This week, Gil implied Social Security was devised as a "three-legged stool".
Social Security was never meant to be the sole means of retirement; it was supposed to be one leg of a three-legged stool — the other two being private pensions and savings and investment. Read moreHowever, this metaphor is not attributed to the Social Security Act and actually came about 14 years later. How did I find out? I had to look no further than the Social Security website which states:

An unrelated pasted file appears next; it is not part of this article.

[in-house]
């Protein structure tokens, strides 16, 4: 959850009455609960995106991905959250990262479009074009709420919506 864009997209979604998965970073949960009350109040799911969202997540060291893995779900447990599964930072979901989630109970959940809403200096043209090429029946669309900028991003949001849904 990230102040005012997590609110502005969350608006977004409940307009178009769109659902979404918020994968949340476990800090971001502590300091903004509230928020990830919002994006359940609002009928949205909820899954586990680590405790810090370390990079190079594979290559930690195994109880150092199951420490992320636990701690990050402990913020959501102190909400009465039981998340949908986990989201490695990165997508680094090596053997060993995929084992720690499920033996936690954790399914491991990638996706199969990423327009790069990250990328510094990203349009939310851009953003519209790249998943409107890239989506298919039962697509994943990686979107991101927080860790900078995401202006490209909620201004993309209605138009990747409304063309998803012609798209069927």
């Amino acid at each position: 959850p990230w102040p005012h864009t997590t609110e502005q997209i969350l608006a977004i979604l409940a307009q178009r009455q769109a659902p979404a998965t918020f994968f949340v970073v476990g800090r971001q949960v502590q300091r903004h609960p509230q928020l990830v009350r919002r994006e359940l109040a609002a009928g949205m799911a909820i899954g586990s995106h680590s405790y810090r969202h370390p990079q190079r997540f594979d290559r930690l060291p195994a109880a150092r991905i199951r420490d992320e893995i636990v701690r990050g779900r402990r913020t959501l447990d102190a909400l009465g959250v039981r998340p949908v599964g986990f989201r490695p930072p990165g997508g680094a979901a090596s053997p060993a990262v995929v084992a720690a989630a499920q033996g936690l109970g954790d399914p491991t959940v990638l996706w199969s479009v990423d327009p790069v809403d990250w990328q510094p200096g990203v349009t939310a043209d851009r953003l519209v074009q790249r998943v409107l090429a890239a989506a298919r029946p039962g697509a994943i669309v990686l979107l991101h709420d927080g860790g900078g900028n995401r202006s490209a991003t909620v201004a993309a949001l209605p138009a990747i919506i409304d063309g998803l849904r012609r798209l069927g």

President Franklin Roosevelt is not the source of this metaphor, nor was anyone else associated with the creation of the Social Security program in the 1934-35 period. The earliest use of this metaphor which we have been able to document was by Reinhard A. Hohaus, who was an actuary for the Metropolitan Life Insurance Company. Mr. Hohaus, who was an important private-sector authority on Social Security, used the image in a speech in 1949 at a forum on Social Security sponsored by the Ohio Chamber of Commerce. SourceIs the metaphor a good one? Arguably, it COULD be. The Social Security administration seems to think so. But to imply this was the idea from the start is certainly a stretch to me. The bill wasn't even called the "Social Security Act of 1935" at first. It was originally titled the Economic Security Bill. It covered other issues besides retirement, too. So to single it out as just part of a retirement plan is a narrow idea of it.